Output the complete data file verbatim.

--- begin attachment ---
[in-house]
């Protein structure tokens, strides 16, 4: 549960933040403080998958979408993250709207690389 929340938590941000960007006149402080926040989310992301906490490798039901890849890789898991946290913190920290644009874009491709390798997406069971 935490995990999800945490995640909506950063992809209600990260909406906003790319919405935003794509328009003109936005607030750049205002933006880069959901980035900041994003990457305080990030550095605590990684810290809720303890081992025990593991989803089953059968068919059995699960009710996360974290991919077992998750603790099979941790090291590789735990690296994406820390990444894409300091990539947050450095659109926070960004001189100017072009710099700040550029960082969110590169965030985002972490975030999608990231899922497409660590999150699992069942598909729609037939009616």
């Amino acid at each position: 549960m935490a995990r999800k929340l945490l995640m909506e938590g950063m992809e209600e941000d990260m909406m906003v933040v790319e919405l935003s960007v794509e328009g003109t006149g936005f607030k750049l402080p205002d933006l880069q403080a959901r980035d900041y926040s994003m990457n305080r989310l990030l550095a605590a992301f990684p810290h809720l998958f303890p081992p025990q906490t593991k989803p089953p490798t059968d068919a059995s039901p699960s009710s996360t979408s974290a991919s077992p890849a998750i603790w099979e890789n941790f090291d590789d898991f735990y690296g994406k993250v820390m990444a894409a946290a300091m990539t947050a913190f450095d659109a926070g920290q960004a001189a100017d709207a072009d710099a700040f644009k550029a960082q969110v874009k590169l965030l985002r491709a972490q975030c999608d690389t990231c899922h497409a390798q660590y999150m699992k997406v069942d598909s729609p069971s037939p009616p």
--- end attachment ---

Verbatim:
[in-house]
């Protein structure tokens, strides 16, 4: 549960933040403080998958979408993250709207690389 929340938590941000960007006149402080926040989310992301906490490798039901890849890789898991946290913190920290644009874009491709390798997406069971 935490995990999800945490995640909506950063992809209600990260909406906003790319919405935003794509328009003109936005607030750049205002933006880069959901980035900041994003990457305080990030550095605590990684810290809720303890081992025990593991989803089953059968068919059995699960009710996360974290991919077992998750603790099979941790090291590789735990690296994406820390990444894409300091990539947050450095659109926070960004001189100017072009710099700040550029960082969110590169965030985002972490975030999608990231899922497409660590999150699992069942598909729609037939009616």
């Amino acid at each position: 549960m935490a995990r999800k929340l945490l995640m909506e938590g950063m992809e209600e941000d990260m909406m906003v933040v790319e919405l935003s960007v794509e328009g003109t006149g936005f607030k750049l402080p205002d933006l880069q403080a959901r980035d900041y926040s994003m990457n305080r989310l990030l550095a605590a992301f990684p810290h809720l998958f303890p081992p025990q906490t593991k989803p089953p490798t059968d068919a059995s039901p699960s009710s996360t979408s974290a991919s077992p890849a998750i603790w099979e890789n941790f090291d590789d898991f735990y690296g994406k993250v820390m990444a894409a946290a300091m990539t947050a913190f450095d659109a926070g920290q960004a001189a100017d709207a072009d710099a700040f644009k550029a960082q969110v874009k590169l965030l985002r491709a972490q975030c999608d690389t990231c899922h497409a390798q660590y999150m699992k997406v069942d598909s729609p069971s037939p009616p």